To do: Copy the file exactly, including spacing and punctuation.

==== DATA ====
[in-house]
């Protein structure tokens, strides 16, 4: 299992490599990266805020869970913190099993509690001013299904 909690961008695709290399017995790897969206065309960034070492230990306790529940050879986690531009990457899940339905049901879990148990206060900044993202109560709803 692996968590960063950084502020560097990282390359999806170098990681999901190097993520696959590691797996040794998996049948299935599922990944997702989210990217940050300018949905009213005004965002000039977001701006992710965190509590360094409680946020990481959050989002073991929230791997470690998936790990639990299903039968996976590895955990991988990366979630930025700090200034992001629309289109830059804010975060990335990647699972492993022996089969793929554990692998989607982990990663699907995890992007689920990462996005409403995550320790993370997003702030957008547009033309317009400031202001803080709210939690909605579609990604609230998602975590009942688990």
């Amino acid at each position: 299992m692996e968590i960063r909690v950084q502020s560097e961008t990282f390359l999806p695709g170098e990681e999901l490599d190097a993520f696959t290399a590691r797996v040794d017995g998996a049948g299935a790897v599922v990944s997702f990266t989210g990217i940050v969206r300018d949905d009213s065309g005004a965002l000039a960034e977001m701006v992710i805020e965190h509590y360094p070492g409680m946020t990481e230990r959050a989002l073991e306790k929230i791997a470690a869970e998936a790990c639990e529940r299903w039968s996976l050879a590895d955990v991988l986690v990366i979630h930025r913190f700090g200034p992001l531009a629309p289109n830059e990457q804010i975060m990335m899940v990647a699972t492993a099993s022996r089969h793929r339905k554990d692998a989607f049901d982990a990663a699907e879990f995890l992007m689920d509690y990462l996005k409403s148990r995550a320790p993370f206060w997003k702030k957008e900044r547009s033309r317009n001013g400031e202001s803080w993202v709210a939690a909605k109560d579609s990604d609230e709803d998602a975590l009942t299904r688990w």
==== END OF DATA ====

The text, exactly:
[in-house]
């Protein structure tokens, strides 16, 4: 299992490599990266805020869970913190099993509690001013299904 909690961008695709290399017995790897969206065309960034070492230990306790529940050879986690531009990457899940339905049901879990148990206060900044993202109560709803 692996968590960063950084502020560097990282390359999806170098990681999901190097993520696959590691797996040794998996049948299935599922990944997702989210990217940050300018949905009213005004965002000039977001701006992710965190509590360094409680946020990481959050989002073991929230791997470690998936790990639990299903039968996976590895955990991988990366979630930025700090200034992001629309289109830059804010975060990335990647699972492993022996089969793929554990692998989607982990990663699907995890992007689920990462996005409403995550320790993370997003702030957008547009033309317009400031202001803080709210939690909605579609990604609230998602975590009942688990």
């Amino acid at each position: 299992m692996e968590i960063r909690v950084q502020s560097e961008t990282f390359l999806p695709g170098e990681e999901l490599d190097a993520f696959t290399a590691r797996v040794d017995g998996a049948g299935a790897v599922v990944s997702f990266t989210g990217i940050v969206r300018d949905d009213s065309g005004a965002l000039a960034e977001m701006v992710i805020e965190h509590y360094p070492g409680m946020t990481e230990r959050a989002l073991e306790k929230i791997a470690a869970e998936a790990c639990e529940r299903w039968s996976l050879a590895d955990v991988l986690v990366i979630h930025r913190f700090g200034p992001l531009a629309p289109n830059e990457q804010i975060m990335m899940v990647a699972t492993a099993s022996r089969h793929r339905k554990d692998a989607f049901d982990a990663a699907e879990f995890l992007m689920d509690y990462l996005k409403s148990r995550a320790p993370f206060w997003k702030k957008e900044r547009s033309r317009n001013g400031e202001s803080w993202v709210a939690a909605k109560d579609s990604d609230e709803d998602a975590l009942t299904r688990w």